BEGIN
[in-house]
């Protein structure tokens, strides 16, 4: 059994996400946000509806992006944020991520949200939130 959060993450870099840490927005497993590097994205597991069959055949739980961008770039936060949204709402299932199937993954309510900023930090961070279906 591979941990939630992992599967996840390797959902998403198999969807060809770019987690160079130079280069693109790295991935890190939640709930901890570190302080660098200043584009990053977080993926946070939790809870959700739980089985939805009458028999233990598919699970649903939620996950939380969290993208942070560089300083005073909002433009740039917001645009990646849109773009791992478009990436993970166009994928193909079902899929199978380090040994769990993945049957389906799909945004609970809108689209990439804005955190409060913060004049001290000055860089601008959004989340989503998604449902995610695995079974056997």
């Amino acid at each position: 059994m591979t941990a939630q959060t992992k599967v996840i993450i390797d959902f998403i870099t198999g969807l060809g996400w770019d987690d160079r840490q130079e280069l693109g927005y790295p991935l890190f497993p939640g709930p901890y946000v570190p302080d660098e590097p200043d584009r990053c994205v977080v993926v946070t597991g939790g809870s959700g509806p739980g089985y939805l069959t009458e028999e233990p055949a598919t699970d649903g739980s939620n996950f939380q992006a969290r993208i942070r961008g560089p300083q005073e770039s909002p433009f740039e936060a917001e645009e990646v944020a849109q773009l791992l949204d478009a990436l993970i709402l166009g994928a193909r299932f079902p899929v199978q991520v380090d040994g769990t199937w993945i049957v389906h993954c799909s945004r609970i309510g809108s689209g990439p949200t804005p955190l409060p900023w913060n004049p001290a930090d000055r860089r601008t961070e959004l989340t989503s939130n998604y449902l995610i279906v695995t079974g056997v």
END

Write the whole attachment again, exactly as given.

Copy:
[in-house]
């Protein structure tokens, strides 16, 4: 059994996400946000509806992006944020991520949200939130 959060993450870099840490927005497993590097994205597991069959055949739980961008770039936060949204709402299932199937993954309510900023930090961070279906 591979941990939630992992599967996840390797959902998403198999969807060809770019987690160079130079280069693109790295991935890190939640709930901890570190302080660098200043584009990053977080993926946070939790809870959700739980089985939805009458028999233990598919699970649903939620996950939380969290993208942070560089300083005073909002433009740039917001645009990646849109773009791992478009990436993970166009994928193909079902899929199978380090040994769990993945049957389906799909945004609970809108689209990439804005955190409060913060004049001290000055860089601008959004989340989503998604449902995610695995079974056997």
């Amino acid at each position: 059994m591979t941990a939630q959060t992992k599967v996840i993450i390797d959902f998403i870099t198999g969807l060809g996400w770019d987690d160079r840490q130079e280069l693109g927005y790295p991935l890190f497993p939640g709930p901890y946000v570190p302080d660098e590097p200043d584009r990053c994205v977080v993926v946070t597991g939790g809870s959700g509806p739980g089985y939805l069959t009458e028999e233990p055949a598919t699970d649903g739980s939620n996950f939380q992006a969290r993208i942070r961008g560089p300083q005073e770039s909002p433009f740039e936060a917001e645009e990646v944020a849109q773009l791992l949204d478009a990436l993970i709402l166009g994928a193909r299932f079902p899929v199978q991520v380090d040994g769990t199937w993945i049957v389906h993954c799909s945004r609970i309510g809108s689209g990439p949200t804005p955190l409060p900023w913060n004049p001290a930090d000055r860089r601008t961070e959004l989340t989503s939130n998604y449902l995610i279906v695995t079974g056997v």